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(1 - 11 of 11)
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Using directed evolution to improve hydrogen production in chimeric hydrogenases from clostridia species
Plummer, S. M., Plummer, M. A., Merkel, P. A., Hagen, M., Biddle, J. F., & Waidner, L. A. (2016). Using directed evolution to improve hydrogen production in chimeric hydrogenases from clostridia species. Enzyme and Microbial Technology, 93, 132-141. doi:10.1016/j.enzmictec.2016.07.011
Diversity and abundance of glycosyl hydrolase family 5 in the North Atlantic Ocean
Elifantz, H., Waidner, L. A., Michelou, V. K., Cottrell, M. T., & Kirchman, D. L. (2008). Diversity and abundance of glycosyl hydrolase family 5 in the North Atlantic Ocean. FEMS Microbiology Ecology, 63(3), 316-327. doi:10.1111/j.1574-6941.2007.00429.x
Microbial enrichment culture responsible for the complete oxidative biodegradation of 3‑Amino-1,2,4-triazol-5-one (ATO), the reduced daughter product of the insensitive munitions compound 3‑Nitro-1,2,4-triazol-5-one (NTO)
Madeira, C. L., Jog, K. V., Vanover, E. T., Brooks, M. D., Taylor, D. K., Sierra-Alvarez, R., Waidner, L. A., Spain, J. C., Krzmarzick, M. J., & Field, J. A. (2019). Microbial enrichment culture responsible for the complete oxidative biodegradation of 3‑Amino-1,2,4-triazol-5-one (ATO), the reduced daughter product of the insensitive munitions compound 3‑Nitro-1,2,4-triazol-5-one (NTO). Environmental Science & Technology, 53(21), 12648-12656. doi:10.1021/acs.est.9b04065
Abundant proteorhodopsin genes in the North Atlantic Ocean
Campbell, B. J., Waidner, L. A., Cottrell, M. T., & Kirchman, D. L. (2008). Abundant proteorhodopsin genes in the North Atlantic Ocean. Environmental Microbiology, 10(1), 99-109. doi:10.1111/j.1462-2920.2007.01436.x
Bacterial diversity of metagenomic and PCR libraries from the Delaware River
Cottrell, M. T., Waidner, L., Yu, L., & Kirchman, D. L. (2005). Bacterial diversity of metagenomic and PCR libraries from the Delaware River. Environmental Microbiology, 7(12), 1883-1895. doi:10.1111/j.1462-2920.2005.00762.x
Return of the native
Schab, C. M., Park, S., Waidner, L. A., & Epifanio, C. E. (2013). Return of the native: Historical comparisons of invasive and indigenous crab populations near the mouth of the Delaware Bay. Journal of Shellfish Research, 32(3), 751-758. doi:10.2983/035.032.0318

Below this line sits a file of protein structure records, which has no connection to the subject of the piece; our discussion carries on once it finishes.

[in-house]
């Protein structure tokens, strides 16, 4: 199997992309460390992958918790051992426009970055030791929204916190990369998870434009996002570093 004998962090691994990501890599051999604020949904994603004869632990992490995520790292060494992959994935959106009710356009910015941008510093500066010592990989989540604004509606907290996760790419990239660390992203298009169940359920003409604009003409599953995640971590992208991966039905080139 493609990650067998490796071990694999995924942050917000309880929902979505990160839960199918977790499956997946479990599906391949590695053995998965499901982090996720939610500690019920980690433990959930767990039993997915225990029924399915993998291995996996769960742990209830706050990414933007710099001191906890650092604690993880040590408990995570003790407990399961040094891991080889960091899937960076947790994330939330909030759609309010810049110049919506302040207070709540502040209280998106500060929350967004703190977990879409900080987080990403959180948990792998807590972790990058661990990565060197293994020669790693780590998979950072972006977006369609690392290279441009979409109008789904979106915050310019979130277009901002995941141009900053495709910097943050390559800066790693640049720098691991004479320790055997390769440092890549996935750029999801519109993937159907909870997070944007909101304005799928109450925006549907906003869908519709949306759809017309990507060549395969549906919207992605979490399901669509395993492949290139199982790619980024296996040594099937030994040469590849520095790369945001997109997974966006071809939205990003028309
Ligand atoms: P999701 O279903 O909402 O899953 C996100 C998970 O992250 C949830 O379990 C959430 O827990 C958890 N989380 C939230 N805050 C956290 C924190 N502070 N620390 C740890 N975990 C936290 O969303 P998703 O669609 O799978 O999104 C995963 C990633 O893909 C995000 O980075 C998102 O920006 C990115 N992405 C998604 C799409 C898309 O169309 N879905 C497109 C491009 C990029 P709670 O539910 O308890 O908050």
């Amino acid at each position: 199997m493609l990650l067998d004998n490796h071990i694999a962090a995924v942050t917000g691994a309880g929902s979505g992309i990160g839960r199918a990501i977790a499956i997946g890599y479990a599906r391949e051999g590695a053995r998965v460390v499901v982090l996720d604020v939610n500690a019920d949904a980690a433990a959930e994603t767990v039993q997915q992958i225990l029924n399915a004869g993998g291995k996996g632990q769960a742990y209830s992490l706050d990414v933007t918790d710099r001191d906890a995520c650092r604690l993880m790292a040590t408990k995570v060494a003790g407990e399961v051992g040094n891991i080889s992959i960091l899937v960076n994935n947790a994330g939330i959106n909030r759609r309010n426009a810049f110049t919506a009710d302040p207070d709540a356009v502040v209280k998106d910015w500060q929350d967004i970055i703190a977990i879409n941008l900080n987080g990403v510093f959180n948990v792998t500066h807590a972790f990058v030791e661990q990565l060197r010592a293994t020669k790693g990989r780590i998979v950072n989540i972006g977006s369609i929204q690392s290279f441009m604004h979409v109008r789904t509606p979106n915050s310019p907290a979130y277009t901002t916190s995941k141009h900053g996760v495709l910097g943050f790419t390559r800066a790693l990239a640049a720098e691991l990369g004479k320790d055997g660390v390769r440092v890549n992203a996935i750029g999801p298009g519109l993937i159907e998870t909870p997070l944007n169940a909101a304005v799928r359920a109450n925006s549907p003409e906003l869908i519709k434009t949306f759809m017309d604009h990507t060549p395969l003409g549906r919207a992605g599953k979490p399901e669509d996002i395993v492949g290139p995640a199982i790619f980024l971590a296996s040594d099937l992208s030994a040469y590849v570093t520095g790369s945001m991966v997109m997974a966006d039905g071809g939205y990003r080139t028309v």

Evaluation of two approaches for assessing the genetic similarity of virioplankton populations as defined by genome size
Jamindar, S., Polson, S. W., Srinivasiah, S., Waidner, L., & Wommack, K. E. (2012). Evaluation of two approaches for assessing the genetic similarity of virioplankton populations as defined by genome size. Applied and Environmental Microbiology, 78(24), 8773-8783. doi:10.1128/AEM.02432-12
Aerobic biodegradation of 2,3- and 3,4-dichloronitrobenzene
Palatucci, M. L., Waidner, L. A., Mack, E. E., & Spain, J. C. (2019). Aerobic biodegradation of 2,3- and 3,4-dichloronitrobenzene. Journal of Hazardous Materials, 378. doi:10.1016/j.jhazmat.2019.05.110
Changing biogeochemistry and invertebrate community composition at newly deployed artificial reefs in the Northeast Gulf of Mexico
Babcock, K. K., Cesbron, F., Patterson III, W. F., Garner, S. B., Waidner, L. A., & Caffrey, J. M. (2020). Changing biogeochemistry and invertebrate community composition at newly deployed artificial reefs in the Northeast Gulf of Mexico. Estuaries and Coasts: Journal of the Estuarine Research Federation. doi:10.1007/s12237-020-00713-4
A Nag-like dioxygenase initiates 3,4-dichloronitrobenzene degradation via 4,5-dichlorocatechol in Diaphorobacter sp. strain JS3050
Gao, Y.-Z., Palatucci, M. L., Waidner, L. A., Li, T., Guo, Y., Spain, J. C., & Zhou, N.-Y. (2021). A Nag-like dioxygenase initiates 3,4-dichloronitrobenzene degradation via 4,5-dichlorocatechol in Diaphorobacter sp. strain JS3050. Environmental Microbiology, 23(2), 1053-1065. doi:10.1111/1462-2920.15295
Viable putative Vibrio vulnificus and parahaemolyticus in the Pensacola and Perdido Bays
Potdukhe, T. V., Caffrey, J. M., Rothfus, M., Daniel, C. E., Swords, M., Albrecht, B. B., Jeffrey, W. H., & Waidner, L. A. (2021). Viable putative Vibrio vulnificus and parahaemolyticus in the Pensacola and Perdido Bays: Water column, sediments, and invertebrate biofilms. Frontiers in Marine Science. doi:10.3389/fmars.2021.645755